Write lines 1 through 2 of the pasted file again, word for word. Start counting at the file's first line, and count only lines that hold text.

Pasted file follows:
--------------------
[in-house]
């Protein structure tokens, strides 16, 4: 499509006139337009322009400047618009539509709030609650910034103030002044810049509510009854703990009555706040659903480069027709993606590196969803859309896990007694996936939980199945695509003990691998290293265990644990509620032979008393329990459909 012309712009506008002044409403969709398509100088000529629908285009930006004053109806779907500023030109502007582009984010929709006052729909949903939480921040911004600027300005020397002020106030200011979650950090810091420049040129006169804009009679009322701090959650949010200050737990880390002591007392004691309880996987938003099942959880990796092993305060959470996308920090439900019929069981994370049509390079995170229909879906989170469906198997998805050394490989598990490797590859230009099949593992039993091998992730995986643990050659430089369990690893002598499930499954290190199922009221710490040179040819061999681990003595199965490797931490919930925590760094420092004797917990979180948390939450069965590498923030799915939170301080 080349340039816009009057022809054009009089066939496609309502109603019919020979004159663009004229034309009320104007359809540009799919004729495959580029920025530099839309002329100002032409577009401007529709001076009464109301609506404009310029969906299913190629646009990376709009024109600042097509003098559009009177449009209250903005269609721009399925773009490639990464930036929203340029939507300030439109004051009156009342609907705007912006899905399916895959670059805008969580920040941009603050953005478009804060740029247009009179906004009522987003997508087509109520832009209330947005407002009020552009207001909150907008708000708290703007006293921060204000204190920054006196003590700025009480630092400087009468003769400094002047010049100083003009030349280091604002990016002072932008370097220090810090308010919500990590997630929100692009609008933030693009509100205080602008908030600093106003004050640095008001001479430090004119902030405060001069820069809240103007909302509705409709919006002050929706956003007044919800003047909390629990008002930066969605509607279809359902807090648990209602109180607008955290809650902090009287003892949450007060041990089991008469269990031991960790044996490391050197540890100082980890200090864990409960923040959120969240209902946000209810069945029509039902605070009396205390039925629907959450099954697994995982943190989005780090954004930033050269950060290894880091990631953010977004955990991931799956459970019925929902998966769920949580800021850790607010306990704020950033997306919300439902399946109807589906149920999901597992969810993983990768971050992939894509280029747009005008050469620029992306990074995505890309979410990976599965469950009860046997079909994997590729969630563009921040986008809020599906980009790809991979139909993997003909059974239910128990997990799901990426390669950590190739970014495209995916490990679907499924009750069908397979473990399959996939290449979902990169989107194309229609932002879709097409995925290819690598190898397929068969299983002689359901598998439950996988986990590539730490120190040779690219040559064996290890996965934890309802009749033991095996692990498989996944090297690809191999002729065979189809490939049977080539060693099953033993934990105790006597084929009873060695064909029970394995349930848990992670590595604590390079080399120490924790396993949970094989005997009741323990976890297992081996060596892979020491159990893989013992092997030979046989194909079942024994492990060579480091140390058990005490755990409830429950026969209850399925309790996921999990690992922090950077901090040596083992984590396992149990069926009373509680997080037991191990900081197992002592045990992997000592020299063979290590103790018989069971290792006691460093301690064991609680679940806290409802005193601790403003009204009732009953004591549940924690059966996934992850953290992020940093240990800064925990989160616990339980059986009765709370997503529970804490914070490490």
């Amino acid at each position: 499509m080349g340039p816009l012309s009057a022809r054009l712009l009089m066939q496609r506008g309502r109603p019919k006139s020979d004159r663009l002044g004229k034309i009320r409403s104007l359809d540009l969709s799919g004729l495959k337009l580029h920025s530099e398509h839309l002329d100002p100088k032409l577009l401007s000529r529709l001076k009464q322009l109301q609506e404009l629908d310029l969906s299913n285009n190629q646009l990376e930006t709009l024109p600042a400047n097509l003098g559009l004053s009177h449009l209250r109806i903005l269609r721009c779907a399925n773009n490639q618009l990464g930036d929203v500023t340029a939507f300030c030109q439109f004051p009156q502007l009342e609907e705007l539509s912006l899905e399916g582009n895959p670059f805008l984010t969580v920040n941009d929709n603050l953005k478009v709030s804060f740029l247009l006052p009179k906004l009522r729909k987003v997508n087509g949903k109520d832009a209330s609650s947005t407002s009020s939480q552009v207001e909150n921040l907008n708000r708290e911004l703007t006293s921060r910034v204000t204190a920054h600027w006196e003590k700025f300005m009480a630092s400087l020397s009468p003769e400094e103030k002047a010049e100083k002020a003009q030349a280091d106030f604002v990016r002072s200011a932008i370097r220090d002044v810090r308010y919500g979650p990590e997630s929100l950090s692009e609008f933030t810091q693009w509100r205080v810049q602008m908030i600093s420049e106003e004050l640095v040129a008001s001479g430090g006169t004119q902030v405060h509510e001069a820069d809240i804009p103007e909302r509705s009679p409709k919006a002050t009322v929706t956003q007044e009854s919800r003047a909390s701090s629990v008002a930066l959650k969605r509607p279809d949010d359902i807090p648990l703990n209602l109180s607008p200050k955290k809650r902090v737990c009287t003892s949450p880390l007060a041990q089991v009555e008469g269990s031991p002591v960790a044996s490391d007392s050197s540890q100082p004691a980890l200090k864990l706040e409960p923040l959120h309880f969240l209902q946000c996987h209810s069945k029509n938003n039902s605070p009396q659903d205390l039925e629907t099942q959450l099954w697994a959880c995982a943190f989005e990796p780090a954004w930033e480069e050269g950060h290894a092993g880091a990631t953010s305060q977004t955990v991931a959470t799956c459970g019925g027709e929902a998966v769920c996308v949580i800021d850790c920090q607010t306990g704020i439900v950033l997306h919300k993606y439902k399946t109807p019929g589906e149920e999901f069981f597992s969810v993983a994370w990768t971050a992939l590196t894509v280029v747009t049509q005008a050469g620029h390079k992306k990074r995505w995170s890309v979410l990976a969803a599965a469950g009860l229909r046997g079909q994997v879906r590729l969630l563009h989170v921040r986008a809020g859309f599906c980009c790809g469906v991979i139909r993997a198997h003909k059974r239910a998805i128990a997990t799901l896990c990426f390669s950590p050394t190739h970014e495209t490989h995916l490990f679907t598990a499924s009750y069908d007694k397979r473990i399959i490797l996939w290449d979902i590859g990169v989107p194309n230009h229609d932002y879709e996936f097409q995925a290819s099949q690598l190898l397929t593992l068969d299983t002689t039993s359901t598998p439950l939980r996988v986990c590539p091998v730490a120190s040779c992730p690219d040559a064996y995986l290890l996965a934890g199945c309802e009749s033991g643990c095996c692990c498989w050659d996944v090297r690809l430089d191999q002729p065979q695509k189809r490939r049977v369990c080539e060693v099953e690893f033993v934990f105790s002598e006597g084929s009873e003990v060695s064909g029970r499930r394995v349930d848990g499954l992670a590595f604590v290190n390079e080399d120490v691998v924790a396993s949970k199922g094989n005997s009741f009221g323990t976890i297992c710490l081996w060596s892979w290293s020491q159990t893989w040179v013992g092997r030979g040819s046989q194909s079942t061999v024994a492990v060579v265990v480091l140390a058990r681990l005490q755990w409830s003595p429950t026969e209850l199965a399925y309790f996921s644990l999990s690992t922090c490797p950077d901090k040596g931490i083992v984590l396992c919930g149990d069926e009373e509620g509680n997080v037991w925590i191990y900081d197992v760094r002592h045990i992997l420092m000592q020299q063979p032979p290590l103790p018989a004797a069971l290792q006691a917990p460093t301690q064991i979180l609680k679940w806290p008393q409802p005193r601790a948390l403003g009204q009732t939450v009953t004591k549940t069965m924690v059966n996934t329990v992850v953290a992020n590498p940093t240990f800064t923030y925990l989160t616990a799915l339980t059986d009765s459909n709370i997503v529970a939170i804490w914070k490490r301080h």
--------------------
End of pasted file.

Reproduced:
[in-house]
């Protein structure tokens, strides 16, 4: 499509006139337009322009400047618009539509709030609650910034103030002044810049509510009854703990009555706040659903480069027709993606590196969803859309896990007694996936939980199945695509003990691998290293265990644990509620032979008393329990459909 012309712009506008002044409403969709398509100088000529629908285009930006004053109806779907500023030109502007582009984010929709006052729909949903939480921040911004600027300005020397002020106030200011979650950090810091420049040129006169804009009679009322701090959650949010200050737990880390002591007392004691309880996987938003099942959880990796092993305060959470996308920090439900019929069981994370049509390079995170229909879906989170469906198997998805050394490989598990490797590859230009099949593992039993091998992730995986643990050659430089369990690893002598499930499954290190199922009221710490040179040819061999681990003595199965490797931490919930925590760094420092004797917990979180948390939450069965590498923030799915939170301080 080349340039816009009057022809054009009089066939496609309502109603019919020979004159663009004229034309009320104007359809540009799919004729495959580029920025530099839309002329100002032409577009401007529709001076009464109301609506404009310029969906299913190629646009990376709009024109600042097509003098559009009177449009209250903005269609721009399925773009490639990464930036929203340029939507300030439109004051009156009342609907705007912006899905399916895959670059805008969580920040941009603050953005478009804060740029247009009179906004009522987003997508087509109520832009209330947005407002009020552009207001909150907008708000708290703007006293921060204000204190920054006196003590700025009480630092400087009468003769400094002047010049100083003009030349280091604002990016002072932008370097220090810090308010919500990590997630929100692009609008933030693009509100205080602008908030600093106003004050640095008001001479430090004119902030405060001069820069809240103007909302509705409709919006002050929706956003007044919800003047909390629990008002930066969605509607279809359902807090648990209602109180607008955290809650902090009287003892949450007060041990089991008469269990031991960790044996490391050197540890100082980890200090864990409960923040959120969240209902946000209810069945029509039902605070009396205390039925629907959450099954697994995982943190989005780090954004930033050269950060290894880091990631953010977004955990991931799956459970019925929902998966769920949580800021850790607010306990704020950033997306919300439902399946109807589906149920999901597992969810993983990768971050992939894509280029747009005008050469620029992306990074995505890309979410990976599965469950009860046997079909994997590729969630563009921040986008809020599906980009790809991979139909993997003909059974239910128990997990799901990426390669950590190739970014495209995916490990679907499924009750069908397979473990399959996939290449979902990169989107194309229609932002879709097409995925290819690598190898397929068969299983002689359901598998439950996988986990590539730490120190040779690219040559064996290890996965934890309802009749033991095996692990498989996944090297690809191999002729065979189809490939049977080539060693099953033993934990105790006597084929009873060695064909029970394995349930848990992670590595604590390079080399120490924790396993949970094989005997009741323990976890297992081996060596892979020491159990893989013992092997030979046989194909079942024994492990060579480091140390058990005490755990409830429950026969209850399925309790996921999990690992922090950077901090040596083992984590396992149990069926009373509680997080037991191990900081197992002592045990992997000592020299063979290590103790018989069971290792006691460093301690064991609680679940806290409802005193601790403003009204009732009953004591549940924690059966996934992850953290992020940093240990800064925990989160616990339980059986009765709370997503529970804490914070490490």